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dc.contributor.authorCunningham, Christopher B.
dc.contributor.authorJi, Lexiang
dc.contributor.authorWiberg, R. Axel W.
dc.contributor.authorShelton, Jennifer
dc.contributor.authorMcKinney, Elizabeth C.
dc.contributor.authorParker, Darren J.
dc.contributor.authorMeagher, Richard B.
dc.contributor.authorBenowitz, Kyle M.
dc.contributor.authorRoy-Zokan, Eileen M.
dc.contributor.authorRitchie, Michael G.
dc.contributor.authorBrown, Susan J.
dc.contributor.authorSchmitz, Robert J.
dc.contributor.authorMoore, Allen J.
dc.date.accessioned2016-07-19T09:30:15Z
dc.date.available2016-07-19T09:30:15Z
dc.date.issued2015-12-01
dc.identifier.citationCunningham , C B , Ji , L , Wiberg , R A W , Shelton , J , McKinney , E C , Parker , D J , Meagher , R B , Benowitz , K M , Roy-Zokan , E M , Ritchie , M G , Brown , S J , Schmitz , R J & Moore , A J 2015 , ' The genome and methylome of a beetle with complex social behavior, Nicrophorus vespilloides (Coleoptera: Silphidae) ' , Genome Biology and Evolution , vol. 7 , no. 12 , pp. 3383-3396 . https://doi.org/10.1093/gbe/evv194en
dc.identifier.issn1759-6653
dc.identifier.otherPURE: 244419687
dc.identifier.otherPURE UUID: 1051b075-c0cd-4d41-b78c-42eb773ebb03
dc.identifier.otherRIS: urn:2BD7DA2A5AD2FAA0B02F4EF628BD9D33
dc.identifier.otherScopus: 84977619468
dc.identifier.otherORCID: /0000-0001-7913-8675/work/46761117
dc.identifier.otherWOS: 000378546000008
dc.identifier.urihttp://hdl.handle.net/10023/9162
dc.descriptionThis work was supported by the University of Georgia’s Office of the Vice-President for Research to A.J.M. and R.J.S., and a National Science Foundation grant (IOS-1354358) to A.J.M.en
dc.description.abstractTesting for conserved and novel mechanisms underlying phenotypic evolution requires a diversity of genomes available for comparison spanning multiple independent lineages. For example, complex social behavior in insects has been investigated primarily with eusocial lineages, nearly all of which are Hymenoptera. If conserved genomic influences on sociality do exist, we need data from a wider range of taxa that also vary in their levels of sociality. Here, we present the assembled and annotated genome of the subsocial beetle Nicrophorus vespilloides, a species long used to investigate evolutionary questions of complex social behavior. We used this genome to address two questions. First, do aspects of life history, such as using a carcass to breed, predict overlap in gene models more strongly than phylogeny? We found that the overlap in gene models was similar between N. vespilloides and all other insect groups regardless of life history. Second, like other insects with highly developed social behavior but unlike other beetles, does N. vespilloides have DNA methylation? We found strong evidence for an active DNA methylation system. The distribution of methylation was similar to other insects with exons having the most methylated CpGs. Methylation status appears highly conserved; 85% of the methylated genes in N. vespilloides are also methylated in the hymentopteran Nasonia vitripennis. The addition of this genome adds a coleopteran resource to answer questions about the evolution and mechanistic basis of sociality and to address questions about the potential role of methylation in social behavior.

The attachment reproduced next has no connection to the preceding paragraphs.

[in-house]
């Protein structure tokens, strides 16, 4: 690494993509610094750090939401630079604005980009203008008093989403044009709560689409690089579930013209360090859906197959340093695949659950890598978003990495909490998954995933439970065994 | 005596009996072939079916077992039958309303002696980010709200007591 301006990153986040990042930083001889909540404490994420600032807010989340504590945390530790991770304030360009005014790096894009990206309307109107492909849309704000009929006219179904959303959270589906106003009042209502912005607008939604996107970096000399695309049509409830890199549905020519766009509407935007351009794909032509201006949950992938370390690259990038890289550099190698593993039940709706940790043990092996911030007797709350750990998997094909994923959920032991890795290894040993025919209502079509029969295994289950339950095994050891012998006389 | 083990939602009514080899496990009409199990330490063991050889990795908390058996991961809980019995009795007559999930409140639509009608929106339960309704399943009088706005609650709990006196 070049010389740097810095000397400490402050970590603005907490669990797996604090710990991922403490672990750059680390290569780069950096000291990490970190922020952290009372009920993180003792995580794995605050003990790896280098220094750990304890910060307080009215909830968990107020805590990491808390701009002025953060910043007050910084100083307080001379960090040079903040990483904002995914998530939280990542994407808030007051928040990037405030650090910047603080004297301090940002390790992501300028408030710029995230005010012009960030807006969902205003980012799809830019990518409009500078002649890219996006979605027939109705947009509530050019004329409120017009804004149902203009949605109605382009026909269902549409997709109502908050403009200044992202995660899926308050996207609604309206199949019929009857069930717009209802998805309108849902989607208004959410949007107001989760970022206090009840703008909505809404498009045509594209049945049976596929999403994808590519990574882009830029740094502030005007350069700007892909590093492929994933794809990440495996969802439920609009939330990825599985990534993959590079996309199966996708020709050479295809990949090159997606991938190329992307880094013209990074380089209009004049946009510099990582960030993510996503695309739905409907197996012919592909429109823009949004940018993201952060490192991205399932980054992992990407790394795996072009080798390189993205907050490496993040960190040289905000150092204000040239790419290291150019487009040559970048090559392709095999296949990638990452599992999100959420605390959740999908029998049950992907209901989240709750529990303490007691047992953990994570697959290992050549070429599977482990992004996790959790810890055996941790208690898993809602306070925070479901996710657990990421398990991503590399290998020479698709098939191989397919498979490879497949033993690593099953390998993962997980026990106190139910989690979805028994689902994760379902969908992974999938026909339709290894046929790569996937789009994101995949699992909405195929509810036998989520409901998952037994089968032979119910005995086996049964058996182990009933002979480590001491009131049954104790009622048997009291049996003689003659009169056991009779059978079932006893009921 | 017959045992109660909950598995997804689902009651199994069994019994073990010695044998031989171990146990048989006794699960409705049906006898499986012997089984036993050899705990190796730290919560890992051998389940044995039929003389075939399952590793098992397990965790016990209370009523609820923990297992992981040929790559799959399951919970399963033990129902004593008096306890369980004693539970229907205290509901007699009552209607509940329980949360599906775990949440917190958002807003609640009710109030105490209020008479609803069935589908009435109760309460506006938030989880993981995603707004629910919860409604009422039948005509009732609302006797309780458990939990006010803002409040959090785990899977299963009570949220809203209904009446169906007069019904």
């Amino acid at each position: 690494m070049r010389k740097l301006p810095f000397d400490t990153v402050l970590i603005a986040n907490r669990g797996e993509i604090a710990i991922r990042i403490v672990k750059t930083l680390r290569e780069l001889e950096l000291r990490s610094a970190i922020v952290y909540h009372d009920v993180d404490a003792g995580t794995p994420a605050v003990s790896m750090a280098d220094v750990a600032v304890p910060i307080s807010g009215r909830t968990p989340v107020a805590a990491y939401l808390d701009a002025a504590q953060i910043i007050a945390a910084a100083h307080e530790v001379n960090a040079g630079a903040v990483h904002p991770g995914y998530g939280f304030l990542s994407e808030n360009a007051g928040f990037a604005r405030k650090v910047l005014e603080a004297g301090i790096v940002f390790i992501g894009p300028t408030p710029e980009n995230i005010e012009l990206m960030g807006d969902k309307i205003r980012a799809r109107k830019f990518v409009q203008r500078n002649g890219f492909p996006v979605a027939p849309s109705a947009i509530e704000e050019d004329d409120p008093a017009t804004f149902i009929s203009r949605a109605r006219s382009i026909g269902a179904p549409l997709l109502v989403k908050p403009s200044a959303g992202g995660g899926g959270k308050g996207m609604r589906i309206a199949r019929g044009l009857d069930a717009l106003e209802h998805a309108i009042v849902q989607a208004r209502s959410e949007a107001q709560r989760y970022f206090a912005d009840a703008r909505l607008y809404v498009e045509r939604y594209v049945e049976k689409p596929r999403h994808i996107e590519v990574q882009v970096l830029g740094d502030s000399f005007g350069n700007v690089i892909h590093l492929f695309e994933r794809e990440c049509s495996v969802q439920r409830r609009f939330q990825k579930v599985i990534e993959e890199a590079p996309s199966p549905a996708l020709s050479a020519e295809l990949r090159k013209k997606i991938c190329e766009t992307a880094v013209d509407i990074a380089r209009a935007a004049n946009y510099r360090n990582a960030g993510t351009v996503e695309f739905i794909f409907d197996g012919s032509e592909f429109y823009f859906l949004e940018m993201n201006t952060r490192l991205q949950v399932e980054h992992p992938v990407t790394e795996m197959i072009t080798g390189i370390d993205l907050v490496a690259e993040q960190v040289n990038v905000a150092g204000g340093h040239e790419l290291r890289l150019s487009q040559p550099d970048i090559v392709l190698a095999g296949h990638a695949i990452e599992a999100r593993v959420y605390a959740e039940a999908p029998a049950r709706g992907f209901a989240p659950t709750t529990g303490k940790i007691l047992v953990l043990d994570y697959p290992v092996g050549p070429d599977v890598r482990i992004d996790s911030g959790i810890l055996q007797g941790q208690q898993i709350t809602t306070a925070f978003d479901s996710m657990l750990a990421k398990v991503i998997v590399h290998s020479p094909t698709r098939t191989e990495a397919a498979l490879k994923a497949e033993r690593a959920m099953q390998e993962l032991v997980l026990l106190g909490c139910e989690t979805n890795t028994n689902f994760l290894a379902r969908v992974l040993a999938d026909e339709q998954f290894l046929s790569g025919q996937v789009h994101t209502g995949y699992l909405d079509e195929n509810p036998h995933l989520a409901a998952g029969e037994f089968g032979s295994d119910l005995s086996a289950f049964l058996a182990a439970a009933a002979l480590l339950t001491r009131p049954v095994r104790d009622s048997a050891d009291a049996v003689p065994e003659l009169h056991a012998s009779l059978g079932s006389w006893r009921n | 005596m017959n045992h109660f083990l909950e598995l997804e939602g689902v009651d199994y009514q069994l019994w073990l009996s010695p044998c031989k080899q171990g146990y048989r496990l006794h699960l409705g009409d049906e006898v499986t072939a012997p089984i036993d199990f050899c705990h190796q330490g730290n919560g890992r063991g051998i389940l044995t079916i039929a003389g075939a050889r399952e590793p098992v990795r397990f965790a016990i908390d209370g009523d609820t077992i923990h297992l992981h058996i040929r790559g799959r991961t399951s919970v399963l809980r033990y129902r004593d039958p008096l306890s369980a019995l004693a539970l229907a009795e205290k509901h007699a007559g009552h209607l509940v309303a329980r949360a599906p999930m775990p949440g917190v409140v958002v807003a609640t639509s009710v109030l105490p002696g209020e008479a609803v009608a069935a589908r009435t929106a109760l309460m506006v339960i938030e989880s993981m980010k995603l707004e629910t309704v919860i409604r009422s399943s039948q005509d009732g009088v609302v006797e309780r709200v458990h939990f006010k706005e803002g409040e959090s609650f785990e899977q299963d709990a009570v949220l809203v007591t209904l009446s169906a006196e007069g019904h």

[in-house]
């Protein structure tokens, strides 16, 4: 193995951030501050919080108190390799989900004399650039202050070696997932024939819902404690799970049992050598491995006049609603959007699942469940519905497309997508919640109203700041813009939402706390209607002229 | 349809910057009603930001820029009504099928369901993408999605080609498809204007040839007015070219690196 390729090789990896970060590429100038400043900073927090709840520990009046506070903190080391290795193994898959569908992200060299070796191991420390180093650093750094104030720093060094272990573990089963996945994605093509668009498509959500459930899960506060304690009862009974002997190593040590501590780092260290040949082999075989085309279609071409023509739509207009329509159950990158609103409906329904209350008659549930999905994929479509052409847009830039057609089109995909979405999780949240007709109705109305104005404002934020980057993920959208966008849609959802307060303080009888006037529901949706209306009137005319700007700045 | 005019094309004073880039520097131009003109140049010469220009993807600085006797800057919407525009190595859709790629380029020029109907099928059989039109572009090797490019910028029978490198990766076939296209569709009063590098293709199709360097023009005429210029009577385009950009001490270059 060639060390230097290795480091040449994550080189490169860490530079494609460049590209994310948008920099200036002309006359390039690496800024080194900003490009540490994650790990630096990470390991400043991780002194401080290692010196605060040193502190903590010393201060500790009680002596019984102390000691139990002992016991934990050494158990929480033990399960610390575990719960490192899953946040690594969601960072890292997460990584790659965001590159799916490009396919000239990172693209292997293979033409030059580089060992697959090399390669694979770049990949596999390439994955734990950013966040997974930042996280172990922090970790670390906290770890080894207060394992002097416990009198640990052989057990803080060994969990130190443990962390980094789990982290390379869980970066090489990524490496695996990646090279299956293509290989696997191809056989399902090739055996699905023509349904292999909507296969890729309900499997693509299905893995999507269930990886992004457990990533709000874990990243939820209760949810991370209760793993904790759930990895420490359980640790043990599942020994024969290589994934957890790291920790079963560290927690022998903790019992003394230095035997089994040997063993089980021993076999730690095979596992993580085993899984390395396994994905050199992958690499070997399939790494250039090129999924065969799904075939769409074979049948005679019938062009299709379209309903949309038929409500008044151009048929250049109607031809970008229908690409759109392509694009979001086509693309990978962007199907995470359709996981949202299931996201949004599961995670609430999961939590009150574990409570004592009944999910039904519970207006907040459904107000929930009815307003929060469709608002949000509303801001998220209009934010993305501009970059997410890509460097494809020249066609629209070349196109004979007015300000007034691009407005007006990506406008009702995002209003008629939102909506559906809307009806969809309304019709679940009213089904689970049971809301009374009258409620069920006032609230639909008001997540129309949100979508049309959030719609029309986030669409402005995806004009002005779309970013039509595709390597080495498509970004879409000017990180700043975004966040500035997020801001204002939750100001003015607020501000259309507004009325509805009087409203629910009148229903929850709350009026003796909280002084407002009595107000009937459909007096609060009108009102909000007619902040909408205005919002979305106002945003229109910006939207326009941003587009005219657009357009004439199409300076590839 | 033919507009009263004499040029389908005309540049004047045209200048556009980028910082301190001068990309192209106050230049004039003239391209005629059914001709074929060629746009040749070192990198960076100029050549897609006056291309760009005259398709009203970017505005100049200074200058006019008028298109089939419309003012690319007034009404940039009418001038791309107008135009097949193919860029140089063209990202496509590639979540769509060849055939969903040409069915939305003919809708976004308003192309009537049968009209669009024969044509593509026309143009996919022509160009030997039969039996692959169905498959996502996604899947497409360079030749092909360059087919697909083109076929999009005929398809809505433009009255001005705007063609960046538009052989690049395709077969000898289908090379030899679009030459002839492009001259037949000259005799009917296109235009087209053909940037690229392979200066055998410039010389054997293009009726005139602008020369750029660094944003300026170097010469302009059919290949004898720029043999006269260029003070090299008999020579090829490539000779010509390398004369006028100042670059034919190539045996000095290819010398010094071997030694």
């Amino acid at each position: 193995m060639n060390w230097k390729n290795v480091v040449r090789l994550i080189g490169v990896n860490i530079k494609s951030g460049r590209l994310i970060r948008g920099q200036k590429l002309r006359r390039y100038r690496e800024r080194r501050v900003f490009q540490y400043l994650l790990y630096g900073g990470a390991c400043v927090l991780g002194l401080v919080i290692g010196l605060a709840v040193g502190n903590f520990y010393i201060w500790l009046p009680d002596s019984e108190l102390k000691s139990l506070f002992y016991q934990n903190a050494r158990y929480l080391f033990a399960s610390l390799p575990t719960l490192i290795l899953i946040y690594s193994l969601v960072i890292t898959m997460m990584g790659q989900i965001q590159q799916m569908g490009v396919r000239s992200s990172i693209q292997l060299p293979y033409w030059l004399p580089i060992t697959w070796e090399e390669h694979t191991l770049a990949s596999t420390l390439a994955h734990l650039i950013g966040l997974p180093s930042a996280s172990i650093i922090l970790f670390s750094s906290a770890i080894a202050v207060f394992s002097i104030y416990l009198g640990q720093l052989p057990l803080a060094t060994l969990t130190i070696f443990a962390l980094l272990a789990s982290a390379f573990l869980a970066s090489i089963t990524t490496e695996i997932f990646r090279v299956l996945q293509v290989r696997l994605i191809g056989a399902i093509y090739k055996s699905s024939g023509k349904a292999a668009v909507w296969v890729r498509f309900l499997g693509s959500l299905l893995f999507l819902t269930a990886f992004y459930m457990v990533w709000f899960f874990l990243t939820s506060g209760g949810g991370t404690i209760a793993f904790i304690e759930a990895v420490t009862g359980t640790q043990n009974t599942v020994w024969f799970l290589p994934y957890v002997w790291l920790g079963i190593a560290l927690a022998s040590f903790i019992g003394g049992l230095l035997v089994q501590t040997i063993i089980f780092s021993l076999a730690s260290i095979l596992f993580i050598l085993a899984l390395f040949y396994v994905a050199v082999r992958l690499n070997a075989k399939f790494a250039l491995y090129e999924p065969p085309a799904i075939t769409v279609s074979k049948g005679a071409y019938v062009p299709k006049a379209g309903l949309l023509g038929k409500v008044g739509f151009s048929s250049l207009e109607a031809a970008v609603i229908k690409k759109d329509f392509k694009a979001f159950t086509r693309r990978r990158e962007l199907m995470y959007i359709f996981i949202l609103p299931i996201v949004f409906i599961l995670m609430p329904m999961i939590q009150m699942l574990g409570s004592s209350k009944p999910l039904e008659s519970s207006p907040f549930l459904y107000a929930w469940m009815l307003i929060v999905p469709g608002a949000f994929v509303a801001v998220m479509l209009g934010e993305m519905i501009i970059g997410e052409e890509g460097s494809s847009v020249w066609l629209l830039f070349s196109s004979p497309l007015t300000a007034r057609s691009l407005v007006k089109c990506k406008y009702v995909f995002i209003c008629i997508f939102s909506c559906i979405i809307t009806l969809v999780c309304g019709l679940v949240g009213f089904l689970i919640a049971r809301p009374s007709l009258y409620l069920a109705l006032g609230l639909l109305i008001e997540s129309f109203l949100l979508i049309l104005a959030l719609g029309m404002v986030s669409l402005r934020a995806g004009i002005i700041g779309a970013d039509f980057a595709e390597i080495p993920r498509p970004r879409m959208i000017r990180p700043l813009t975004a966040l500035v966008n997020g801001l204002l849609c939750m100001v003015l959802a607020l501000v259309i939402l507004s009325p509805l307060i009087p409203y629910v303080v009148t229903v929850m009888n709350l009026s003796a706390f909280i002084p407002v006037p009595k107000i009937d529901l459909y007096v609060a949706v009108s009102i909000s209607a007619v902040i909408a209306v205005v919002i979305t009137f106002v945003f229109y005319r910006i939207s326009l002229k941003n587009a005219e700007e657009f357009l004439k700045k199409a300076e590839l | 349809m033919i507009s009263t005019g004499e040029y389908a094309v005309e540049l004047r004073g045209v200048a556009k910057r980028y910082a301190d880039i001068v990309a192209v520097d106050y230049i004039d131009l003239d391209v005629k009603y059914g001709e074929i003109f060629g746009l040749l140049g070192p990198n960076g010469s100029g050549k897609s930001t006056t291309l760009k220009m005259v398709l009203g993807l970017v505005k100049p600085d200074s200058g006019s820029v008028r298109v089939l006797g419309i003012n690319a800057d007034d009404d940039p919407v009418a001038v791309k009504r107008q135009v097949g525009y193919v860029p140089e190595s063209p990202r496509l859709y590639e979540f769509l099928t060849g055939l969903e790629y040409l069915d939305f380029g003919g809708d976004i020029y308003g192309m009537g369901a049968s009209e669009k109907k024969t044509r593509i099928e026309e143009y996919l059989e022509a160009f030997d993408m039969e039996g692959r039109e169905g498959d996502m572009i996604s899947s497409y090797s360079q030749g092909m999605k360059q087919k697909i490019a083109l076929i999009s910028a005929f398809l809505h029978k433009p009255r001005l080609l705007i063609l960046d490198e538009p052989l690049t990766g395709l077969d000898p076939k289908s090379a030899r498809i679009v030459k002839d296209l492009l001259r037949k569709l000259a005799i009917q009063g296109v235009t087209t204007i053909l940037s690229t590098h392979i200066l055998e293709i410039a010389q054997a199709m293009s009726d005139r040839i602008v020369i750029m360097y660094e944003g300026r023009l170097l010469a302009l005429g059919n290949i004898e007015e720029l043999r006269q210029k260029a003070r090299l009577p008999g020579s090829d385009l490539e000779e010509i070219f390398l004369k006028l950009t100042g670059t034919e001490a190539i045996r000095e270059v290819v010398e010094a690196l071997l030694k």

dc.format.extent14
dc.language.isoeng
dc.relation.ispartofGenome Biology and Evolutionen
dc.rights© The Author(s) 2015. Published by Oxford University Press on behalf of the Society for Molecular Biology and Evolution. This is an Open Access article distributed under the terms of the Creative Commons Attribution License (http://creativecommons.org/licenses/by/4.0/), which permits unrestricted reuse, distribution, and reproduction in any medium, provided the original work is properly cited.en
dc.subjectBurying beetleen
dc.subjectEpigeneticsen
dc.subjectParental careen
dc.subjectSocialityen
dc.subjectQH301 Biologyen
dc.subject.lccQH301en
dc.titleThe genome and methylome of a beetle with complex social behavior, Nicrophorus vespilloides (Coleoptera: Silphidae)en
dc.typeJournal articleen
dc.description.versionPublisher PDFen
dc.contributor.institutionUniversity of St Andrews.School of Biologyen
dc.contributor.institutionUniversity of St Andrews.Centre for Biological Diversityen
dc.contributor.institutionUniversity of St Andrews.Institute of Behavioural and Neural Sciencesen
dc.identifier.doihttps://doi.org/10.1093/gbe/evv194
dc.description.statusPeer revieweden


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